Cafe Joelle
The scene: Reminiscent of the small restaurants that line Magazine Street in New Orleans, tin-tile ceilings and all, this Main Street restaurant is a lovely, quiet, and understated little restaurant.

The stars: The Belgian waffle was good, and I got the pecans and apples on the side. Warm syrup was served, too, and although it was all tasty, a waffle is usually just a waffle. (I think I have to stop getting waffles at these Long Island places, and stick to waffles in Vermont.) It was inexpensive and satisfying, but nothing too special. The Eggs Benedict were perfect, however, and the quiche with a light salad seemed really nice, and a healthy portion. Fat, giant sausages accompany.

The future: I can't fairly judge this place until I get the pancakes, so that'll be next.


Milk and Sugar Cafe
The scene: An absolutely adorable picture of Victorian excess, with parlor chairs and coffee table dining, wing chairs, and all kinds of rustic trim that bring to mind a lovely dollhouse.

The stars: Honestly, there weren't any, aside from their rather remarkable coffee and authentic cafe au lait. The ambience is far better than the food itself. The catering at The Victorian Room, their affiliate across the street, is excellent, but the brunch buffet was sad and disappointing, and certainly not worth the money.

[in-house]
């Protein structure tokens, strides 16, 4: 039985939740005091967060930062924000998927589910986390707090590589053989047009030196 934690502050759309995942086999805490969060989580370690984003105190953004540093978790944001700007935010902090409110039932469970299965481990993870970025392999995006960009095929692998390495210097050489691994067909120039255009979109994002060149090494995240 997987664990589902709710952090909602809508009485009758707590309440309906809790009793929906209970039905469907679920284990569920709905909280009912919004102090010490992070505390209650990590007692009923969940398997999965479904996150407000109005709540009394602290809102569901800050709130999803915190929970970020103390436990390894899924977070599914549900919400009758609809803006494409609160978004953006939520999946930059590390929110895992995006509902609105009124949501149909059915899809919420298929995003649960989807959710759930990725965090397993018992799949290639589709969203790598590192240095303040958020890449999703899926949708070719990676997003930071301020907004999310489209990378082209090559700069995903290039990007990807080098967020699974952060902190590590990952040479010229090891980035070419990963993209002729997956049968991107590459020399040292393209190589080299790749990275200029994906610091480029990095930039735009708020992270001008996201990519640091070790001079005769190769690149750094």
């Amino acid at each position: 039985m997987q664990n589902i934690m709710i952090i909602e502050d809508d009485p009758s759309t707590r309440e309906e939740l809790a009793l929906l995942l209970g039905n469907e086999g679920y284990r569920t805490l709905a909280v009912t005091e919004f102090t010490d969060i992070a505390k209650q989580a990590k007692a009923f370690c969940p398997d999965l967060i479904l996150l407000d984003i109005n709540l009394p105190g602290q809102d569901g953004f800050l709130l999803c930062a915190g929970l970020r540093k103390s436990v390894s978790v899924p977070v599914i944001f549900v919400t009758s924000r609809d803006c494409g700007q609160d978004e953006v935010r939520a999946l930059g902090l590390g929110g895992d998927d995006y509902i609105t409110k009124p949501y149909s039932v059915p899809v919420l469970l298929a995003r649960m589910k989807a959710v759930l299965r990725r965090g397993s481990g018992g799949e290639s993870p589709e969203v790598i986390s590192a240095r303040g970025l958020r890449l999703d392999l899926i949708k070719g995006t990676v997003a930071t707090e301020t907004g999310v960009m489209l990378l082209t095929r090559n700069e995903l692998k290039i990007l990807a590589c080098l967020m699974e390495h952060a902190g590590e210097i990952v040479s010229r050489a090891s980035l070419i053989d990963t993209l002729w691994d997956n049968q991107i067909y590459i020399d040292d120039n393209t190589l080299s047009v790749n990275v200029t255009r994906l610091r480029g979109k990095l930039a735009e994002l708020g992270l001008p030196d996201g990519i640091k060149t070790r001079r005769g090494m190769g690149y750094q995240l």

The future: Pass. And I think I'm over them for dessert, too, since they're provided by a food supplier and not baked locally or in-house. Sad about that.


Cornucopia's Noshery
The scene: Set on Main Street in Amityville, this little homey place is small and quaint, specializing in locally sourced and organic foods.

The stars: Apparently, Cornucopia's Noshery is well known for its pancakes, but they don't look that fluffy from the pictures on Yelp. They also look a little burnt in every instance. I ordered a frittata when I was there, and it was good but small. I just wasn't wowed.

The future: Meh. It's kind of far and not impressive.

The following are places I really want to check out for brunch, but haven't gotten around to.

Relish
The scene: In King's Park, an area I'm not to familiar with, the pictures make the place look very simple and clean.